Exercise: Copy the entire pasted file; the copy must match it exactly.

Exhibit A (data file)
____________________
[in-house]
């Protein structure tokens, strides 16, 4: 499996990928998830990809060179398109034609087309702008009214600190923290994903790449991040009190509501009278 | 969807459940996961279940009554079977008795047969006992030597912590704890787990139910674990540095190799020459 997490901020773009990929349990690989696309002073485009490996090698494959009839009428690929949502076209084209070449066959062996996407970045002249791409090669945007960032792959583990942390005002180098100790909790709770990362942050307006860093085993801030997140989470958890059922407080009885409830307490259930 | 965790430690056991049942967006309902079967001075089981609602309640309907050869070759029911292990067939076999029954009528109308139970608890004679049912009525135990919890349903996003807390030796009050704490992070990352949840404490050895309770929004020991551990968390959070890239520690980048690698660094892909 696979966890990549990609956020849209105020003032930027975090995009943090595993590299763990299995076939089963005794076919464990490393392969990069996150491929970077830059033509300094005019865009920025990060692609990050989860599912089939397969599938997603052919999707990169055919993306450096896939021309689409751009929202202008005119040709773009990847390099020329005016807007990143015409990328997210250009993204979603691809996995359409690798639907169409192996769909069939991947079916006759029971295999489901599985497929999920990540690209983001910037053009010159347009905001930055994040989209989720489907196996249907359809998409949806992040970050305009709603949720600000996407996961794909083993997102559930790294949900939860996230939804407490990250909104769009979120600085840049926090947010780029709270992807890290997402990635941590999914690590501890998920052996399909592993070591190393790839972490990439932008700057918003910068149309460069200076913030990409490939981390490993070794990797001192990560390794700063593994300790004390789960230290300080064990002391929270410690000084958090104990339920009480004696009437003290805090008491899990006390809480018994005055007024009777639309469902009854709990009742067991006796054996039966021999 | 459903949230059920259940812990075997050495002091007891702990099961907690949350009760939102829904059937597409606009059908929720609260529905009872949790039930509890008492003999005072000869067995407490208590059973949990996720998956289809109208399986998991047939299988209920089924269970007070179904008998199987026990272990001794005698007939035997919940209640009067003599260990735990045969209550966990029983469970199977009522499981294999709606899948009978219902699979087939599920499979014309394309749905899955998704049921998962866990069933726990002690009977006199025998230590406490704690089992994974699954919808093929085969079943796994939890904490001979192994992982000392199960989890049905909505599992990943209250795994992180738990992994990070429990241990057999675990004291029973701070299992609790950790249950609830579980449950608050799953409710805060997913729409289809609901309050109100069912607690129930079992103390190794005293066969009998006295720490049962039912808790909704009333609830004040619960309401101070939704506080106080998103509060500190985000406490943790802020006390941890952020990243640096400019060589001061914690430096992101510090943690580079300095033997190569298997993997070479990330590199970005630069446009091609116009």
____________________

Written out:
[in-house]
């Protein structure tokens, strides 16, 4: 499996990928998830990809060179398109034609087309702008009214600190923290994903790449991040009190509501009278 | 969807459940996961279940009554079977008795047969006992030597912590704890787990139910674990540095190799020459 997490901020773009990929349990690989696309002073485009490996090698494959009839009428690929949502076209084209070449066959062996996407970045002249791409090669945007960032792959583990942390005002180098100790909790709770990362942050307006860093085993801030997140989470958890059922407080009885409830307490259930 | 965790430690056991049942967006309902079967001075089981609602309640309907050869070759029911292990067939076999029954009528109308139970608890004679049912009525135990919890349903996003807390030796009050704490992070990352949840404490050895309770929004020991551990968390959070890239520690980048690698660094892909 696979966890990549990609956020849209105020003032930027975090995009943090595993590299763990299995076939089963005794076919464990490393392969990069996150491929970077830059033509300094005019865009920025990060692609990050989860599912089939397969599938997603052919999707990169055919993306450096896939021309689409751009929202202008005119040709773009990847390099020329005016807007990143015409990328997210250009993204979603691809996995359409690798639907169409192996769909069939991947079916006759029971295999489901599985497929999920990540690209983001910037053009010159347009905001930055994040989209989720489907196996249907359809998409949806992040970050305009709603949720600000996407996961794909083993997102559930790294949900939860996230939804407490990250909104769009979120600085840049926090947010780029709270992807890290997402990635941590999914690590501890998920052996399909592993070591190393790839972490990439932008700057918003910068149309460069200076913030990409490939981390490993070794990797001192990560390794700063593994300790004390789960230290300080064990002391929270410690000084958090104990339920009480004696009437003290805090008491899990006390809480018994005055007024009777639309469902009854709990009742067991006796054996039966021999 | 459903949230059920259940812990075997050495002091007891702990099961907690949350009760939102829904059937597409606009059908929720609260529905009872949790039930509890008492003999005072000869067995407490208590059973949990996720998956289809109208399986998991047939299988209920089924269970007070179904008998199987026990272990001794005698007939035997919940209640009067003599260990735990045969209550966990029983469970199977009522499981294999709606899948009978219902699979087939599920499979014309394309749905899955998704049921998962866990069933726990002690009977006199025998230590406490704690089992994974699954919808093929085969079943796994939890904490001979192994992982000392199960989890049905909505599992990943209250795994992180738990992994990070429990241990057999675990004291029973701070299992609790950790249950609830579980449950608050799953409710805060997913729409289809609901309050109100069912607690129930079992103390190794005293066969009998006295720490049962039912808790909704009333609830004040619960309401101070939704506080106080998103509060500190985000406490943790802020006390941890952020990243640096400019060589001061914690430096992101510090943690580079300095033997190569298997993997070479990330590199970005630069446009091609116009």